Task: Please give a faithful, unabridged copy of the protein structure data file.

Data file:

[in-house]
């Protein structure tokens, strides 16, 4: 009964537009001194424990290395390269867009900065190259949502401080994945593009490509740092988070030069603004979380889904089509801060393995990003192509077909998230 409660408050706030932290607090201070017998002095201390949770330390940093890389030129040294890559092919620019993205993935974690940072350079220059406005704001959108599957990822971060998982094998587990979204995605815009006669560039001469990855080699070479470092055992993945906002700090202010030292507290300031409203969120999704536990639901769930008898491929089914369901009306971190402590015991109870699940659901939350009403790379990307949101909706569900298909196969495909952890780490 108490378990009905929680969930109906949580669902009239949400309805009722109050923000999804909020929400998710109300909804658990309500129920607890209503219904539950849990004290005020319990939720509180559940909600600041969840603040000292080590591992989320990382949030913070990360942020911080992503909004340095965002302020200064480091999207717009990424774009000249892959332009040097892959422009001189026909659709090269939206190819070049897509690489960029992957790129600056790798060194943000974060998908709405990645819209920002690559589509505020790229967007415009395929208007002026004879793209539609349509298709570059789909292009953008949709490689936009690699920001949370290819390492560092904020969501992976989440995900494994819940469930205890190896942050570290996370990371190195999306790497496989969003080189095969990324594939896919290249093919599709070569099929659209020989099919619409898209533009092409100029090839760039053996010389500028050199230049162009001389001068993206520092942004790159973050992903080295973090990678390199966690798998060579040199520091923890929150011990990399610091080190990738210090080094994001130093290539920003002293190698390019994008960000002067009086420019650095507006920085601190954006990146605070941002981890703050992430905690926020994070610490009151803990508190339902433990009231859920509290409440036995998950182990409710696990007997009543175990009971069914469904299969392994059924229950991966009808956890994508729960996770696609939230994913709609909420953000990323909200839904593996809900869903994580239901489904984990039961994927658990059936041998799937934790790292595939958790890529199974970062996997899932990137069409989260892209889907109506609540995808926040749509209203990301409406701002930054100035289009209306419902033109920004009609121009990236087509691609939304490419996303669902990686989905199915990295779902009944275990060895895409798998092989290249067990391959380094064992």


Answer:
[in-house]
């Protein structure tokens, strides 16, 4: 009964537009001194424990290395390269867009900065190259949502401080994945593009490509740092988070030069603004979380889904089509801060393995990003192509077909998230 409660408050706030932290607090201070017998002095201390949770330390940093890389030129040294890559092919620019993205993935974690940072350079220059406005704001959108599957990822971060998982094998587990979204995605815009006669560039001469990855080699070479470092055992993945906002700090202010030292507290300031409203969120999704536990639901769930008898491929089914369901009306971190402590015991109870699940659901939350009403790379990307949101909706569900298909196969495909952890780490 108490378990009905929680969930109906949580669902009239949400309805009722109050923000999804909020929400998710109300909804658990309500129920607890209503219904539950849990004290005020319990939720509180559940909600600041969840603040000292080590591992989320990382949030913070990360942020911080992503909004340095965002302020200064480091999207717009990424774009000249892959332009040097892959422009001189026909659709090269939206190819070049897509690489960029992957790129600056790798060194943000974060998908709405990645819209920002690559589509505020790229967007415009395929208007002026004879793209539609349509298709570059789909292009953008949709490689936009690699920001949370290819390492560092904020969501992976989440995900494994819940469930205890190896942050570290996370990371190195999306790497496989969003080189095969990324594939896919290249093919599709070569099929659209020989099919619409898209533009092409100029090839760039053996010389500028050199230049162009001389001068993206520092942004790159973050992903080295973090990678390199966690798998060579040199520091923890929150011990990399610091080190990738210090080094994001130093290539920003002293190698390019994008960000002067009086420019650095507006920085601190954006990146605070941002981890703050992430905690926020994070610490009151803990508190339902433990009231859920509290409440036995998950182990409710696990007997009543175990009971069914469904299969392994059924229950991966009808956890994508729960996770696609939230994913709609909420953000990323909200839904593996809900869903994580239901489904984990039961994927658990059936041998799937934790790292595939958790890529199974970062996997899932990137069409989260892209889907109506609540995808926040749509209203990301409406701002930054100035289009209306419902033109920004009609121009990236087509691609939304490419996303669902990686989905199915990295779902009944275990060895895409798998092989290249067990391959380094064992």